Last week I got an email from my friend Maureen. The subject line read “Tell me I’m a sucker.”
“I never click on Internet ads,” her email began. “I hate watching Internet videos, and I know infomercials are utter crap. So why am I jonesing to purchase this product?” Maureen issued me a warning before I clicked on the link she attached. “First, know that this video is ridiculously long. I can’t believe I watched the whole thing. Am I losing my mind?” Or was she just a sucker? Or both? Hey, she’s my friend. I had to find out. And so I clicked on the link.
It took me to a video made by a (handsome) Los Angeles plastic surgeon who was hawking his “dark spot corrector.” A miracle product, no doubt. Smirking, I hit play.
The doctor had gone to a prestigious college and medical school; I’d give him that. And he wasn’t selling the dangerous stuff I knew was out there—in fact, he harshly condemned those who did. OK, I’d give him a few minutes more. And then he proved, with a series of damning before-and-after photos, that the thing that most aged a woman was not wrinkles but brown spots. I am 100 percent Irish and covered with freckles. (Maureen’s an Irish freckle-face, too.) The guy hadn’t shown his product yet, and he had me in his liver spot-free hands.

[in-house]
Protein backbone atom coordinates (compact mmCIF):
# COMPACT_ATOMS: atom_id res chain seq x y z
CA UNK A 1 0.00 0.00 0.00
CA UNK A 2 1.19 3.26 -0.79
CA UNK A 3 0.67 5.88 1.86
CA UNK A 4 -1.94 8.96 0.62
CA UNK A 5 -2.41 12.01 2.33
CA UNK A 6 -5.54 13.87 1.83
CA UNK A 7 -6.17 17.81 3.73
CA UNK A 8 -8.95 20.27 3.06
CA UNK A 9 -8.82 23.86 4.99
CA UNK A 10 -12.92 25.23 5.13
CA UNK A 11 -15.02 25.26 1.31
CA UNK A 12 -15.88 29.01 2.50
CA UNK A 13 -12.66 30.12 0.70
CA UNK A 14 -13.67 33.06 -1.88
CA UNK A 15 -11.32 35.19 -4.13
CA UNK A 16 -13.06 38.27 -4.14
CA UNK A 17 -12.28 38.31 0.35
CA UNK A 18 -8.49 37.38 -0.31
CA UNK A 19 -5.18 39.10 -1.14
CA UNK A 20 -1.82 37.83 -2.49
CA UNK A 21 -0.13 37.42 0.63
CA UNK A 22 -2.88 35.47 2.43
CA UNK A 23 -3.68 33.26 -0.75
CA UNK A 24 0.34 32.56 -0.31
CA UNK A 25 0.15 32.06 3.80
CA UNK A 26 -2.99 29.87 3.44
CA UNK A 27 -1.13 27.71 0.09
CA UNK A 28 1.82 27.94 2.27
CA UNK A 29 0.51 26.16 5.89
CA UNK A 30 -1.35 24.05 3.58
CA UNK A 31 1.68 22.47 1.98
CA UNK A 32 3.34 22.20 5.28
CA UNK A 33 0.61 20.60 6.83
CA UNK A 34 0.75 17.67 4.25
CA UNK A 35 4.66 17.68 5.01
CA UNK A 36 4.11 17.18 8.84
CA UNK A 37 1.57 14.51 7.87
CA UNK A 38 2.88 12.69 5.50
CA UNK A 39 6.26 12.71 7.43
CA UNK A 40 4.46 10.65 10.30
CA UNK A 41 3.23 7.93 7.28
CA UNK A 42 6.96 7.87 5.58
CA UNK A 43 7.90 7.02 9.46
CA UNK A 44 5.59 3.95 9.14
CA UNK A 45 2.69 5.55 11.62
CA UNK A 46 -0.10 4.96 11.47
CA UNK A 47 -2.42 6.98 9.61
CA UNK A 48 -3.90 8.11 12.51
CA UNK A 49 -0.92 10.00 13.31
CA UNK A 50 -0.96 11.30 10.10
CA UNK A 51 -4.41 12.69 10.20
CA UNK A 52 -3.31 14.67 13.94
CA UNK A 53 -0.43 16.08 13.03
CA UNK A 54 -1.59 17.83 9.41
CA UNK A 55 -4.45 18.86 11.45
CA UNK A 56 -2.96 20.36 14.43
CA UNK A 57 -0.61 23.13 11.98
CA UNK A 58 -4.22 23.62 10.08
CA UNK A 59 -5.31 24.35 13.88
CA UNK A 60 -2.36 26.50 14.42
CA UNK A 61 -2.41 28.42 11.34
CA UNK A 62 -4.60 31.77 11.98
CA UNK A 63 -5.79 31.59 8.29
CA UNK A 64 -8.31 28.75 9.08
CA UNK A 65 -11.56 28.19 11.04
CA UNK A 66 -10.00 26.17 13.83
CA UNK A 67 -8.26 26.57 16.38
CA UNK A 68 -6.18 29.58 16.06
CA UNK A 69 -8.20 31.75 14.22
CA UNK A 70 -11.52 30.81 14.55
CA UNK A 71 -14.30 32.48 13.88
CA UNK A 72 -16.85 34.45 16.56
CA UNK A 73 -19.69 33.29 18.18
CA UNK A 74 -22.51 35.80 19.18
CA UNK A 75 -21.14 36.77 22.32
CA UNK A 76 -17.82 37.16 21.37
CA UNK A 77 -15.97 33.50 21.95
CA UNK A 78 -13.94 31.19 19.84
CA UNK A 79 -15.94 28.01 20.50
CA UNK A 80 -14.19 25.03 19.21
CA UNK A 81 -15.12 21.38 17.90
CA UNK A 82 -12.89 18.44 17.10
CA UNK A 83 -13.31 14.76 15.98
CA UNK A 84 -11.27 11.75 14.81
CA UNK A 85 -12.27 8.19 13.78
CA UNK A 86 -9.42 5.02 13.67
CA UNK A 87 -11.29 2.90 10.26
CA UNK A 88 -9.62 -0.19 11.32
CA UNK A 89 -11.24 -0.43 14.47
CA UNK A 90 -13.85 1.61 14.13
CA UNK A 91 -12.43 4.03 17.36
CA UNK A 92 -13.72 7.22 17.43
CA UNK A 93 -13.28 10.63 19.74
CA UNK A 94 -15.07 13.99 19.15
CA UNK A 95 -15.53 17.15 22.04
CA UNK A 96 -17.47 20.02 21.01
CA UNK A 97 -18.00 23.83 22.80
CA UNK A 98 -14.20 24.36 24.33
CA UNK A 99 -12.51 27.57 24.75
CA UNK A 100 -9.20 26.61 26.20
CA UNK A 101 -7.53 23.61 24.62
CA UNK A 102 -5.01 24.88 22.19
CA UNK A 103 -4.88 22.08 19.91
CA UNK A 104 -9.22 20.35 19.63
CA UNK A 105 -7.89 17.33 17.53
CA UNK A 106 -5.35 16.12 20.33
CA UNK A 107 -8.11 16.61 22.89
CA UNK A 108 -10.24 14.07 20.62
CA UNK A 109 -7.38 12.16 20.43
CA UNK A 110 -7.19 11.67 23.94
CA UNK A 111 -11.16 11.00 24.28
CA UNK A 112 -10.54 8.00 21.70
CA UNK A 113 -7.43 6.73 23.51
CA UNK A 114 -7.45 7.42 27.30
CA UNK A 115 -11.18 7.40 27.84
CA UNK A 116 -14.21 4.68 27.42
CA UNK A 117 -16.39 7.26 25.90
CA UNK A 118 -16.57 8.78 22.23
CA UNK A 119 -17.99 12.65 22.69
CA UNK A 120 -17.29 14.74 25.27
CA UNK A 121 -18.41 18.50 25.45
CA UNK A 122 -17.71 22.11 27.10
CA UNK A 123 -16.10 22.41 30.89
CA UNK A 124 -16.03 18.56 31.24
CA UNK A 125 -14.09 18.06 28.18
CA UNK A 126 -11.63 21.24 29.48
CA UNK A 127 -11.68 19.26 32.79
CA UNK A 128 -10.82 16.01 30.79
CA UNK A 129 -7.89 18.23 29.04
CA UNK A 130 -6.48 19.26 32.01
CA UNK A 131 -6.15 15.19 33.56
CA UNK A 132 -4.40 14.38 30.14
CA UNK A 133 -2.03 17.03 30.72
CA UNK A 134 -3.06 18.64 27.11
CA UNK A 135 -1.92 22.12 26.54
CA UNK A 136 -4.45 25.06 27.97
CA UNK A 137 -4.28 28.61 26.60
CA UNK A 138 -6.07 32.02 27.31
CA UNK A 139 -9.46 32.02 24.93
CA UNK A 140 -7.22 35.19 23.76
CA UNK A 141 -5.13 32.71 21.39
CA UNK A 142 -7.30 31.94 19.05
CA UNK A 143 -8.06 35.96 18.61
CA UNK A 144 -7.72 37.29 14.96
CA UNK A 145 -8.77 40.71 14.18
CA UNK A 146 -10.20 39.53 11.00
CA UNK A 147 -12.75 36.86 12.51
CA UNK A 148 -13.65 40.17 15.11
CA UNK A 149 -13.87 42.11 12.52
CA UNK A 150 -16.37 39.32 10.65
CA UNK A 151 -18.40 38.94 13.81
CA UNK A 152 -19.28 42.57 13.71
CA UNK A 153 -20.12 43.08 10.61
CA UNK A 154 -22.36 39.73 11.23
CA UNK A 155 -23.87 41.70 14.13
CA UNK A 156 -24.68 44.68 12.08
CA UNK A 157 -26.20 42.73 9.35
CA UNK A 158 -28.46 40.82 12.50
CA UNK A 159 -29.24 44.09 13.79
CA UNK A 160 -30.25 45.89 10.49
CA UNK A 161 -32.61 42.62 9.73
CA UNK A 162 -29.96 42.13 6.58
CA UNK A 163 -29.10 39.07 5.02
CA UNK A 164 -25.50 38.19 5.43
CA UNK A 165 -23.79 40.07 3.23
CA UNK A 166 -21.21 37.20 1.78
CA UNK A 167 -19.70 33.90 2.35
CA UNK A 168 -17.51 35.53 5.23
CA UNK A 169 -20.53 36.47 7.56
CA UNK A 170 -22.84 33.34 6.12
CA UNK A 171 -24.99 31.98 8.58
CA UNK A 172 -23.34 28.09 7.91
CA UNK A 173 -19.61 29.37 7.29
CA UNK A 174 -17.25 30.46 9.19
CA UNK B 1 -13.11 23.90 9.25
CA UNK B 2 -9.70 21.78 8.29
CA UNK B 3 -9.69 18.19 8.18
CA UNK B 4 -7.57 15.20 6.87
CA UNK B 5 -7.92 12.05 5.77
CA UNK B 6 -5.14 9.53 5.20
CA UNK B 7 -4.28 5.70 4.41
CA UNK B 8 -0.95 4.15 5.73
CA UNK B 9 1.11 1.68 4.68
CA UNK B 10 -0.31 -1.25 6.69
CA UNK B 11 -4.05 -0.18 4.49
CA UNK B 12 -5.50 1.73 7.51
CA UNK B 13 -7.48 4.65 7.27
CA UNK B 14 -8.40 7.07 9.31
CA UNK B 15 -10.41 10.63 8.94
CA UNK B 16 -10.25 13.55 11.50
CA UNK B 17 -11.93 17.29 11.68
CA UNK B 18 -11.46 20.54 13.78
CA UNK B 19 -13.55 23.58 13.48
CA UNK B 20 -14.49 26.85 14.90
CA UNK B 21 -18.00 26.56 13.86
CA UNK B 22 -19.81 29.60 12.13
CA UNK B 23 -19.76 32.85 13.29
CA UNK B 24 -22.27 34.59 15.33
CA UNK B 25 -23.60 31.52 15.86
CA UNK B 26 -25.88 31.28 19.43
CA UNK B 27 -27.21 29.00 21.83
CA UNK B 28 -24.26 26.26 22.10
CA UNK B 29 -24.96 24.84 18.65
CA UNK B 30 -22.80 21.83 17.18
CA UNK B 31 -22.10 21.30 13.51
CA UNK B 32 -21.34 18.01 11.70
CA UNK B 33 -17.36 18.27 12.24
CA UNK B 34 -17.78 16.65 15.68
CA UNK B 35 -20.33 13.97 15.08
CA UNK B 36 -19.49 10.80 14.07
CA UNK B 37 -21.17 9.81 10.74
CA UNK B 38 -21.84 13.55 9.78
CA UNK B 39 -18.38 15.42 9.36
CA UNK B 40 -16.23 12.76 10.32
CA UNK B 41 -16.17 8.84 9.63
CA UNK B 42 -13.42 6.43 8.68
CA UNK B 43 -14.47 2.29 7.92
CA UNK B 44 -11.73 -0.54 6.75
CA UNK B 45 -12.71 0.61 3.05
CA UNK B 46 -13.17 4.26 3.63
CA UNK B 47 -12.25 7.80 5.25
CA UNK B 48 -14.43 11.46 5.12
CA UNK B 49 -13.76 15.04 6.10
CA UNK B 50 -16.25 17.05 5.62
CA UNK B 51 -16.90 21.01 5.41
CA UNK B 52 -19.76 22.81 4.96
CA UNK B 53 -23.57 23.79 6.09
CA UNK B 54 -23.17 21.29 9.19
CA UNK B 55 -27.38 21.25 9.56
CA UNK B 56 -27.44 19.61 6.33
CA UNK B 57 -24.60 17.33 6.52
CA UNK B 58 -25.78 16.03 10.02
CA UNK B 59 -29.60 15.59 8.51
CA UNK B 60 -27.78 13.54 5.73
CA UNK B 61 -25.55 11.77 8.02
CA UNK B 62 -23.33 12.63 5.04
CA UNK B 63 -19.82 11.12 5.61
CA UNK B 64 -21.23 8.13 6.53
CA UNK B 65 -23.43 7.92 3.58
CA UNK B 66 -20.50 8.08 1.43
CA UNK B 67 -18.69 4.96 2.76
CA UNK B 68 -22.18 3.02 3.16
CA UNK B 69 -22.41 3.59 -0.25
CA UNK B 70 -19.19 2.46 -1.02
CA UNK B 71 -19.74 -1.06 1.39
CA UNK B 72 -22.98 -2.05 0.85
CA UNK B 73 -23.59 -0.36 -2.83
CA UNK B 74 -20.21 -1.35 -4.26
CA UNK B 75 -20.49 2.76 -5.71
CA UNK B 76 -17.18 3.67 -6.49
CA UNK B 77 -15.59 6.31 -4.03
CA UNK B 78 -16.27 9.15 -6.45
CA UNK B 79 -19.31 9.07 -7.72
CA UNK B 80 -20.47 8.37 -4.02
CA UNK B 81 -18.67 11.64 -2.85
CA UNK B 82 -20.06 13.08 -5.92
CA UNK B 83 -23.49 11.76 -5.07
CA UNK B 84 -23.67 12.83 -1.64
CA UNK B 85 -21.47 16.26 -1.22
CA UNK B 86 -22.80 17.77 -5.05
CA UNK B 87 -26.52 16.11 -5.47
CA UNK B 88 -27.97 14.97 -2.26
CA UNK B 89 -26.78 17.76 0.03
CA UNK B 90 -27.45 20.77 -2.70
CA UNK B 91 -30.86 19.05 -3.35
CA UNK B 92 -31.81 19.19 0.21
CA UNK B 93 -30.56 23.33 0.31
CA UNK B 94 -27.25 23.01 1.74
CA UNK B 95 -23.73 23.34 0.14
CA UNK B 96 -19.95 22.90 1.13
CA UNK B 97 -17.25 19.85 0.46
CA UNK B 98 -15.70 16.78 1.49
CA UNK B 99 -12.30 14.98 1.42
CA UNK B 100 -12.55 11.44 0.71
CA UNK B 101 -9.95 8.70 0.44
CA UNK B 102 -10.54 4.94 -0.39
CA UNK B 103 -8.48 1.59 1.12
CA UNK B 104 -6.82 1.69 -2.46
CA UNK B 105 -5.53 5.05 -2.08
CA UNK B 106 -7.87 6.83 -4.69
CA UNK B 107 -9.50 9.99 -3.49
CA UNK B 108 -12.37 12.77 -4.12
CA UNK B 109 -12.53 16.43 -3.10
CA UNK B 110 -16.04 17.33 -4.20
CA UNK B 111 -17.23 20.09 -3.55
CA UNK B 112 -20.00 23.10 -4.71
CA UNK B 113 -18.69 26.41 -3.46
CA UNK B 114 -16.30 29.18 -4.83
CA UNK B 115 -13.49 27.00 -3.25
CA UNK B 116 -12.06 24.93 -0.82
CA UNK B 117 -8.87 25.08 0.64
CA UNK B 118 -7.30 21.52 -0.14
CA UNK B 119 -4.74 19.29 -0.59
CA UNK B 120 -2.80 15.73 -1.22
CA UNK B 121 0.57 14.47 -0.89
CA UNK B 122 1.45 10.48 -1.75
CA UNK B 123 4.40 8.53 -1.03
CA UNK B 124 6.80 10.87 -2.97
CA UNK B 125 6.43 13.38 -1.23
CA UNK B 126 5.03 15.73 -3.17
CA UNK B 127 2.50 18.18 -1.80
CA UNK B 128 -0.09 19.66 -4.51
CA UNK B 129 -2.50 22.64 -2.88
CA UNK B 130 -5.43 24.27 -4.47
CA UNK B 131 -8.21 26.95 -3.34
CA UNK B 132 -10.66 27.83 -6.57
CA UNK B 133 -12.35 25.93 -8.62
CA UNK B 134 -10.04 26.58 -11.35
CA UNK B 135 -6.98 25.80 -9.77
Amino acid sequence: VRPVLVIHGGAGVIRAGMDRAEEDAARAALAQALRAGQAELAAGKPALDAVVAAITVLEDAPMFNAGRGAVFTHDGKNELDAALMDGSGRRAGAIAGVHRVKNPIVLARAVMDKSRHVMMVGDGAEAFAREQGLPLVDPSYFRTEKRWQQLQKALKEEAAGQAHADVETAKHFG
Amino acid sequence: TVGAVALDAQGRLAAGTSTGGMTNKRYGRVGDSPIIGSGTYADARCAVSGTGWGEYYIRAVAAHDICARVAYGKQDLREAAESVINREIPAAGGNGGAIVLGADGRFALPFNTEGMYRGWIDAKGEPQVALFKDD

I probably don’t have to tell you that the product was made in limited quantities because its secret ingredient was a rare Australian fruit. Or that if I took advantage of Dr. X’s special discount now, I could lock in the cheapo price of the cream while those poor suckers who came after me would have to pay double.
Before I could hit the giant “buy” button, my inbox pinged. “The Art of Persuasion” (an article that’s in the upcoming May issue of SUCCESS) had arrived to show me how thoroughly I’d been played. But I still can’t promise I won’t go back and buy the dark-spot correcting cream.